The term “amicus curiae” might not mean much to content creators; but it could be the means by which the US Government has its plans to force social media and other internet companies based in Europe to intercept and hand over private and commercial data to its security services thwarted.
The US Government argues that such interception is legal outside the US, but a non-profit organisation called the Center for Democracy and Technology (CDT) begs to differ. And this December it’s done something about it, filing a document in the US Court for the Southern District of New York.
The move comes in support of Microsoft’s appeal against a ruling that it must comply with a US warrant to hand over private customer email data stored in cloud database in Ireland. CDT is doing to so under the amicus curiae arrangement (Latin for “friend of the court”), which allows uninvolved third parties to supply the court with relevant information to help it in its deliberation on a broad legal principle.
Microsoft and the CDT share a groundswell of opinion among US businesses and manufacturers that in the light of the Snowden revelations about the massive extent of the US’s interception of private and commercial data, more and more businesses and consumers are being deterred from using American cloud service providers.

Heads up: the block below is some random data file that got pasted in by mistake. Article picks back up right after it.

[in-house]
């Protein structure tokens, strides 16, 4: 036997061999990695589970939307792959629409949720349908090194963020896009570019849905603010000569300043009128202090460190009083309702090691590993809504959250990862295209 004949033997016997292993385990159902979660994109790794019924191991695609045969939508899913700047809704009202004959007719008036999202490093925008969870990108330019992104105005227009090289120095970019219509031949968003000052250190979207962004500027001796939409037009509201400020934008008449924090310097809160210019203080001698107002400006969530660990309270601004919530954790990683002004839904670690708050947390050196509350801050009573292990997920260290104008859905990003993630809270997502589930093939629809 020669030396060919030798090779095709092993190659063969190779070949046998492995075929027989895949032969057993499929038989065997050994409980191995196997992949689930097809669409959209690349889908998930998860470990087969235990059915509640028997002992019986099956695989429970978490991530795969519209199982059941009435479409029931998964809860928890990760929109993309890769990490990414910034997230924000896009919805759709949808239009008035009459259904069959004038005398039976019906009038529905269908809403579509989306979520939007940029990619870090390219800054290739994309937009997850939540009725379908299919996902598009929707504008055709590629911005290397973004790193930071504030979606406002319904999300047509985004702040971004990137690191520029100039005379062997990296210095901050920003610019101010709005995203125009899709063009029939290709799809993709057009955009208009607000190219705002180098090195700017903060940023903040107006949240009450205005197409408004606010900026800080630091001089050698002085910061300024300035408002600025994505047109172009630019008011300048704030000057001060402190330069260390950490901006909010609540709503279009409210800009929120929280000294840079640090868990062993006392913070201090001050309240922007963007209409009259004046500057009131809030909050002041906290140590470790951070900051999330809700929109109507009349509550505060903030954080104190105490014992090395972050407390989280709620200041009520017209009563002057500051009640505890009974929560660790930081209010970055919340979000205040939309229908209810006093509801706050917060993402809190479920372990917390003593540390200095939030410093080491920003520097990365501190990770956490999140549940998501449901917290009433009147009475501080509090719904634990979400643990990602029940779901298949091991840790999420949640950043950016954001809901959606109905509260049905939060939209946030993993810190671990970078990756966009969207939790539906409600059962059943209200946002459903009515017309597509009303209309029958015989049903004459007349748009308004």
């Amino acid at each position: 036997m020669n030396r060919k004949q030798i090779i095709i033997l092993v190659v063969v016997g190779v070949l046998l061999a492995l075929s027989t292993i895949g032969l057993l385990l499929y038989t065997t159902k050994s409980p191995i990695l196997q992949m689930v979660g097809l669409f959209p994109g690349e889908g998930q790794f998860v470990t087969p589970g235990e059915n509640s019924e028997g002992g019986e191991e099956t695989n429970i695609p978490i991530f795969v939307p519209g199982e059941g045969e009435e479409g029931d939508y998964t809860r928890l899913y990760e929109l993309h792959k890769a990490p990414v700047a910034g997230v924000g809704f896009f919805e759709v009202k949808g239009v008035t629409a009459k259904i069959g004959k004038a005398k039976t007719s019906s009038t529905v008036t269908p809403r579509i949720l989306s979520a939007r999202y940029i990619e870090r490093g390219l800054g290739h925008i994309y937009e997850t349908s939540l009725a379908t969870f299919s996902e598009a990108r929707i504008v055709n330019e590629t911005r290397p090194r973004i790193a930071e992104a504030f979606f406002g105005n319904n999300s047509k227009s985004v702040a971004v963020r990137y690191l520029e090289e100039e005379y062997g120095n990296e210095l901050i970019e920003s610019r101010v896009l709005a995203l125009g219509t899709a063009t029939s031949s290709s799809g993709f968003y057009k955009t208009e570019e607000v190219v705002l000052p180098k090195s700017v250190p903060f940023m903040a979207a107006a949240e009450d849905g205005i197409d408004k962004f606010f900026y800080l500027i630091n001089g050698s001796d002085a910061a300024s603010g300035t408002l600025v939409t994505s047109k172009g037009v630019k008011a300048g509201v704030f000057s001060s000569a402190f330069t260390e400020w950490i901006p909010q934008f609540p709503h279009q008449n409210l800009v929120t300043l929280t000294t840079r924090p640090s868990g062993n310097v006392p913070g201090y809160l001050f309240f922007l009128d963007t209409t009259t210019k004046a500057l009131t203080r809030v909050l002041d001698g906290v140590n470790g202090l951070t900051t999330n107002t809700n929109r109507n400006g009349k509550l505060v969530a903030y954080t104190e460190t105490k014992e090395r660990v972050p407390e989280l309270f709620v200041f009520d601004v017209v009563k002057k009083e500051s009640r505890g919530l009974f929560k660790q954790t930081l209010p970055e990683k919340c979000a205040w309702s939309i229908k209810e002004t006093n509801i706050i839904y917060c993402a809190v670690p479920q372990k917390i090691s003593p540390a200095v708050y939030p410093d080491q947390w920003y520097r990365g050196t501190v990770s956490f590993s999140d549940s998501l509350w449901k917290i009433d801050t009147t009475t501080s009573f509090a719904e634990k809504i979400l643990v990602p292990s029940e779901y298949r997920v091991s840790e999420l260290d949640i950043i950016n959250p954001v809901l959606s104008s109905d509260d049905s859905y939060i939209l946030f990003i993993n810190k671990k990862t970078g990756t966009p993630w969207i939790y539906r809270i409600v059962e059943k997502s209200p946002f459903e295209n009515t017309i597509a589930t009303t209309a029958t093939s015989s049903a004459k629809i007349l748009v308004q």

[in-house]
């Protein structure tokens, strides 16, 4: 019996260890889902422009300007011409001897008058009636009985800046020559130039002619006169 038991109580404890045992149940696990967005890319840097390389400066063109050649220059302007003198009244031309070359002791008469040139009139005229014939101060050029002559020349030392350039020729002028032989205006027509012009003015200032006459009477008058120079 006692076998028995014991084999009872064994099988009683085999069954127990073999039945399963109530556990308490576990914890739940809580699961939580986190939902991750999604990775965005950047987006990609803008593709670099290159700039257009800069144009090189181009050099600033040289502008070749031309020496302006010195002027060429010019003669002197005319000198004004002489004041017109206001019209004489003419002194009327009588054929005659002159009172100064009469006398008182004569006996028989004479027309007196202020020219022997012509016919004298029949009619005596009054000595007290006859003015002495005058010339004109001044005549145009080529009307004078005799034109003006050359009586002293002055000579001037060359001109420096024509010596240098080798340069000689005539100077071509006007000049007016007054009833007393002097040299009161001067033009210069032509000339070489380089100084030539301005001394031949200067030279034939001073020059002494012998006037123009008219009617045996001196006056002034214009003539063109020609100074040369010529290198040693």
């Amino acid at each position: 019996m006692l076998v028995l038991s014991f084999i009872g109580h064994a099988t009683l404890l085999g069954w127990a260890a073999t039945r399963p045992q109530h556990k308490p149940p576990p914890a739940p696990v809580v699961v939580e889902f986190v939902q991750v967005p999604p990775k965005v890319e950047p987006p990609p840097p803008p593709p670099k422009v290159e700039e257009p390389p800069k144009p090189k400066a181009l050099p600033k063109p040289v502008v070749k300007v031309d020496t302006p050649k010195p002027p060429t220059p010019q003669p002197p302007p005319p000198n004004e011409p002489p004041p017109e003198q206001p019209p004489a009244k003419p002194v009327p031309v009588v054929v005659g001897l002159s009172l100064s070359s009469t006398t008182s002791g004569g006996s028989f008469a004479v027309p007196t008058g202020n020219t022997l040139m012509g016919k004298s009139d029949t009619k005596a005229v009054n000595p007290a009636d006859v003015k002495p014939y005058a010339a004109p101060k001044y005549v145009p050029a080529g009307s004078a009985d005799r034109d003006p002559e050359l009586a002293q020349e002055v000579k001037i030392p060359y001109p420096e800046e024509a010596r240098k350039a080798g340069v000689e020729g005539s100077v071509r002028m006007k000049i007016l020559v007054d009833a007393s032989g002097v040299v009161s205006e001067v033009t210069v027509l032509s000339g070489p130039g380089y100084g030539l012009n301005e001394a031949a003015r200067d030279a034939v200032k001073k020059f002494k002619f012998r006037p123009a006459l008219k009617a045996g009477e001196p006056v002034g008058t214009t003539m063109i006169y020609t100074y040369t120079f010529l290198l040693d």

The main plank in the argument is this: there is no legal foundation for the US Government’s extraordinary claim that it’s free to intercept data beyond its own territorial boundaries. To do so violates fundamental principles of international co-operation: Mutual Legal Assistance Treaties (MLTAs), which the US Government has already entered into, exist to enable it to obtain another country’s assistance in gaining access to information stored within its borders, including evidence in criminal and security matters.
CDT believes that if the US Government succeeds in forcing Microsoft to comply with its warrant, huge swathes of the public will lose trust in US technology companies, especially in Europe, where memories of Nazi abuses have led to stronger privacy laws.
As CDT puts it:
“The ‘extensive accumulation of personal data by the Nazi regime’ is one example of the ‘abuse in recent history of private and personal information’ that has supported European vigilance in protecting personal privacy and resisting state intrusions into private life’.”